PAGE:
Caunes-Minervois celebrates its heritage each year with a Fete de la sculpture et du marbre, a two-day event in June.  The guided visits of the marble quarries are fascinating, for their historic and geological insights.

From Caunes, the little train took us up into the hills behind the village, and to the entrance of the quarries.  There our group split into two, with one half (including myself) going to visit the Terralbes quarry, and the other half going off to see the historic “Carriere du Roy”.


The Terralbes quarry, which is still being exploited, is impressive – if only for the sheer size of it!  If you want to find out more about marble itself, have a look at this article about marble, on Wikipedia.

Modern extraction methods mean that very few workers are required to get the huge blocks of marble cut.  To start with, holes are drilled into the rock vertically, and then a steel cable, which is studded with diamond cutters at intervals, is used to cut around the blocks.


Once all the cuts are made, the blocks are dropped; we didn’t see this done, but below you’ll find a video of it, which is pretty spectacular! (Note: e-mail subscribers please visit the website to watch the video)  The reason the blocks are dropped rather than lifted, is that any faults within the stone will make it crack and break, rather than appear later during the processing and finishing.  Generally only perfect blocks are sold, so there is a large amount of waste.

The broken marble is however not altogether wasted.  Twice a year a stone crushing machine is brought on-site, and the waste is transformed into marble chippings, which can be used as hardcore and building material.

The historic “Carriere du Roy” is on the other side of the hill from the Terralbes quarry, and I had some spectacular views of the valley of the Cros stream on the way there.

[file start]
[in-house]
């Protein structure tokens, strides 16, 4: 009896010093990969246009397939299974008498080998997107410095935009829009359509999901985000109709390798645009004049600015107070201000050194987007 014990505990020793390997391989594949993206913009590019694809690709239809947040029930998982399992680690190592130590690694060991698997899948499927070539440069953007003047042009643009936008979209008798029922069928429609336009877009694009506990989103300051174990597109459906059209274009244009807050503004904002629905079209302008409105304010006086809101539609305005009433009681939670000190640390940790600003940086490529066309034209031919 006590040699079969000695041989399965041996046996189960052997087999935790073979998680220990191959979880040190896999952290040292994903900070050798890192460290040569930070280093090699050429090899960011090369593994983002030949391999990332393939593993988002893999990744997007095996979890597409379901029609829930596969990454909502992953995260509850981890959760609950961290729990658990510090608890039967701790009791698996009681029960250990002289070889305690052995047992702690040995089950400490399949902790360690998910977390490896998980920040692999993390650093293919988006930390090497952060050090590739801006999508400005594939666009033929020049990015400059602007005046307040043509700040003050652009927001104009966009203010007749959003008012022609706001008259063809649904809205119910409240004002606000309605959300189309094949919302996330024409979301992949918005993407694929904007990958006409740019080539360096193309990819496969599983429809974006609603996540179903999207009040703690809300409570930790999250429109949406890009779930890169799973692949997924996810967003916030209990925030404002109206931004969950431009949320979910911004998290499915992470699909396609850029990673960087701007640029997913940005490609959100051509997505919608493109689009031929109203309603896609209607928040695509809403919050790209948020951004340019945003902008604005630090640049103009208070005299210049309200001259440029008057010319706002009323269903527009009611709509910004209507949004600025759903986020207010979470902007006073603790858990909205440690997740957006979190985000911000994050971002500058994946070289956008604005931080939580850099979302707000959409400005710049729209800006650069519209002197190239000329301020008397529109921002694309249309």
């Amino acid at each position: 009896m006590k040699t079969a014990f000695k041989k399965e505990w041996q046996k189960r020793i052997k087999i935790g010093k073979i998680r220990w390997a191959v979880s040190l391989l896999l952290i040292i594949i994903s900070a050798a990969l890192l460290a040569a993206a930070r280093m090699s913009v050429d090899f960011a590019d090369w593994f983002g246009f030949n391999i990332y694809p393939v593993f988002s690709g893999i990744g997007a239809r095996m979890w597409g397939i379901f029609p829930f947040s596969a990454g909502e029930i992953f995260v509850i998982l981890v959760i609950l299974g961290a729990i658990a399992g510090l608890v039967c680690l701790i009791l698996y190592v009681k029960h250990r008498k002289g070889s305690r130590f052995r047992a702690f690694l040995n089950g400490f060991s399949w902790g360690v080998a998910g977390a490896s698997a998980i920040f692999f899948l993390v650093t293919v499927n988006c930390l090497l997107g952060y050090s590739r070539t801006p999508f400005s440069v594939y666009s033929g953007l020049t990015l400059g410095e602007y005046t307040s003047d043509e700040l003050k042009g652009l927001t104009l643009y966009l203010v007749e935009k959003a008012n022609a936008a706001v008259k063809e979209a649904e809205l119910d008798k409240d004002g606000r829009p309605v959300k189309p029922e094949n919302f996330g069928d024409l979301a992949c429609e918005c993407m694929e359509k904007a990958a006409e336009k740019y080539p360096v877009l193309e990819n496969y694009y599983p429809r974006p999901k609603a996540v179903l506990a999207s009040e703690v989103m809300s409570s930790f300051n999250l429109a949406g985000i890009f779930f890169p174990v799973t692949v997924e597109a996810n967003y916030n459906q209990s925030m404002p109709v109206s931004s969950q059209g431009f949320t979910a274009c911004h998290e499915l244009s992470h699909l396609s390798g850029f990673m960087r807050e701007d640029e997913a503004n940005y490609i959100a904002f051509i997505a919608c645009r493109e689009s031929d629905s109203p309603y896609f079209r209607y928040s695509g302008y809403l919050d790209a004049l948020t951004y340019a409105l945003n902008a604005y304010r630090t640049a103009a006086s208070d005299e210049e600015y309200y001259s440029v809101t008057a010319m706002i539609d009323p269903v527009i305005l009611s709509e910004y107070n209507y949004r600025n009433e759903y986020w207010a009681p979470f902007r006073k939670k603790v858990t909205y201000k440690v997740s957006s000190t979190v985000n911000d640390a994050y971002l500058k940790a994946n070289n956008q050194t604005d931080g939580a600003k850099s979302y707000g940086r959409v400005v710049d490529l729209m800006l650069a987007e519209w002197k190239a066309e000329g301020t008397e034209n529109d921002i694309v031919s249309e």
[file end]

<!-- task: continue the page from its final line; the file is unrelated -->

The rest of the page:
The sheer drops and steep sides make this valley an ideal spot for rock climbing, and I observed several climbers on the opposite side.

The “Carriere du Roy” was a quarry specially set aside by King Louis XIV in 1700 for his own use.  Exploitation at this quarry ceased some time ago, probably during the first half of the 20th century, and today the quarry is a protected heritage site.  Our guide explained how columns were quarried in the old days, with the stone masons cutting most of the column in situ, then lifting it from the stone by using wooden wedges, which would be soaked and by swelling would lift the stone clear of the support.  There was always a danger that the column might break during the process, and one such example is still there for us to see today.


Where the marble is directly exposed to the elements, it will eventually change colour, and age to the point of not really being recognizable as marble to the untrained eye. The “Carriere du Roy” is on a marked walk which you can find on the IGN map at  If you find yourself in Caunes and have the time, I would suggest you try the walk, I’m sure you’ll enjoy it!

Back in the village there were many distractions, including food and entertainment.

In the abbey church there are some beautiful examples of red marble and the Abbey itself is well worth a visit.

So, mark your diary, and look out for an update on for dates of any future events in Caunes-Minervois.

Spice up your life